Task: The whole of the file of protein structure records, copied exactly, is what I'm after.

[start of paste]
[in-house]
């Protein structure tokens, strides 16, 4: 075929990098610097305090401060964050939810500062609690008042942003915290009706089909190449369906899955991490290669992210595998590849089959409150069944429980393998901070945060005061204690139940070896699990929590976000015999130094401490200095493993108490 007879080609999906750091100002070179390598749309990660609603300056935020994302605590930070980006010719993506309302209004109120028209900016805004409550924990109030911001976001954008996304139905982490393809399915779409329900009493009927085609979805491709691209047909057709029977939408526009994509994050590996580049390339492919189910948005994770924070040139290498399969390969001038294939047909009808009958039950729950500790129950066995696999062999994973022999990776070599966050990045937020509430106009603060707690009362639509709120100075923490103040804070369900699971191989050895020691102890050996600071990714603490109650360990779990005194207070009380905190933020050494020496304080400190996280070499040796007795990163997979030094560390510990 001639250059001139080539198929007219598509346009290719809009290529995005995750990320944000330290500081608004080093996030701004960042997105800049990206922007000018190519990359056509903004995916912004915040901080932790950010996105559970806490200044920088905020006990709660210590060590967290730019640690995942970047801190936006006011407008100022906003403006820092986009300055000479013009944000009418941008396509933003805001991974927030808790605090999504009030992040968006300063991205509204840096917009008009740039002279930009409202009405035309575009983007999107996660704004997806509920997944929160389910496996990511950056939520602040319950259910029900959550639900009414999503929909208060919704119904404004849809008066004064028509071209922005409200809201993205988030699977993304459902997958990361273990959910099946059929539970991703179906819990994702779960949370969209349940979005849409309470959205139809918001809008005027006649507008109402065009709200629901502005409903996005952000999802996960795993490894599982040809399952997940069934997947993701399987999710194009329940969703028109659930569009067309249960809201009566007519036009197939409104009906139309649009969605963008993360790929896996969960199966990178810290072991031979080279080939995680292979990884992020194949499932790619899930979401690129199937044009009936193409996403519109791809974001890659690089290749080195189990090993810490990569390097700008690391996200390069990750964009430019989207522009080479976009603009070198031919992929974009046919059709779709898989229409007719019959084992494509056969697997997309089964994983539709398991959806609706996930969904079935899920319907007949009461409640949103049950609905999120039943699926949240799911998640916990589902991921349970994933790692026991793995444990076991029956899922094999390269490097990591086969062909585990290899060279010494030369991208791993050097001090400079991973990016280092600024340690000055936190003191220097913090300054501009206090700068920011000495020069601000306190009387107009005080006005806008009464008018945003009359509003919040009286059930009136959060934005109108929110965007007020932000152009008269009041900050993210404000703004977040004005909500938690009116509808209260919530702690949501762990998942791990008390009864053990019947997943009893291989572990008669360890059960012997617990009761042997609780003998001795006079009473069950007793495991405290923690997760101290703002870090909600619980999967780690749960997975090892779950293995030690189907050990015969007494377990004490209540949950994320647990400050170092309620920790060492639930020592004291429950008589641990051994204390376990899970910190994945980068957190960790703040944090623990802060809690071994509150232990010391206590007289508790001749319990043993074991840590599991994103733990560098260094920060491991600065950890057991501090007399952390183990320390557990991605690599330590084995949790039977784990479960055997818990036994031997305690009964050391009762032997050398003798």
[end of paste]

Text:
[in-house]
């Protein structure tokens, strides 16, 4: 075929990098610097305090401060964050939810500062609690008042942003915290009706089909190449369906899955991490290669992210595998590849089959409150069944429980393998901070945060005061204690139940070896699990929590976000015999130094401490200095493993108490 007879080609999906750091100002070179390598749309990660609603300056935020994302605590930070980006010719993506309302209004109120028209900016805004409550924990109030911001976001954008996304139905982490393809399915779409329900009493009927085609979805491709691209047909057709029977939408526009994509994050590996580049390339492919189910948005994770924070040139290498399969390969001038294939047909009808009958039950729950500790129950066995696999062999994973022999990776070599966050990045937020509430106009603060707690009362639509709120100075923490103040804070369900699971191989050895020691102890050996600071990714603490109650360990779990005194207070009380905190933020050494020496304080400190996280070499040796007795990163997979030094560390510990 001639250059001139080539198929007219598509346009290719809009290529995005995750990320944000330290500081608004080093996030701004960042997105800049990206922007000018190519990359056509903004995916912004915040901080932790950010996105559970806490200044920088905020006990709660210590060590967290730019640690995942970047801190936006006011407008100022906003403006820092986009300055000479013009944000009418941008396509933003805001991974927030808790605090999504009030992040968006300063991205509204840096917009008009740039002279930009409202009405035309575009983007999107996660704004997806509920997944929160389910496996990511950056939520602040319950259910029900959550639900009414999503929909208060919704119904404004849809008066004064028509071209922005409200809201993205988030699977993304459902997958990361273990959910099946059929539970991703179906819990994702779960949370969209349940979005849409309470959205139809918001809008005027006649507008109402065009709200629901502005409903996005952000999802996960795993490894599982040809399952997940069934997947993701399987999710194009329940969703028109659930569009067309249960809201009566007519036009197939409104009906139309649009969605963008993360790929896996969960199966990178810290072991031979080279080939995680292979990884992020194949499932790619899930979401690129199937044009009936193409996403519109791809974001890659690089290749080195189990090993810490990569390097700008690391996200390069990750964009430019989207522009080479976009603009070198031919992929974009046919059709779709898989229409007719019959084992494509056969697997997309089964994983539709398991959806609706996930969904079935899920319907007949009461409640949103049950609905999120039943699926949240799911998640916990589902991921349970994933790692026991793995444990076991029956899922094999390269490097990591086969062909585990290899060279010494030369991208791993050097001090400079991973990016280092600024340690000055936190003191220097913090300054501009206090700068920011000495020069601000306190009387107009005080006005806008009464008018945003009359509003919040009286059930009136959060934005109108929110965007007020932000152009008269009041900050993210404000703004977040004005909500938690009116509808209260919530702690949501762990998942791990008390009864053990019947997943009893291989572990008669360890059960012997617990009761042997609780003998001795006079009473069950007793495991405290923690997760101290703002870090909600619980999967780690749960997975090892779950293995030690189907050990015969007494377990004490209540949950994320647990400050170092309620920790060492639930020592004291429950008589641990051994204390376990899970910190994945980068957190960790703040944090623990802060809690071994509150232990010391206590007289508790001749319990043993074991840590599991994103733990560098260094920060491991600065950890057991501090007399952390183990320390557990991605690599330590084995949790039977784990479960055997818990036994031997305690009964050391009762032997050398003798």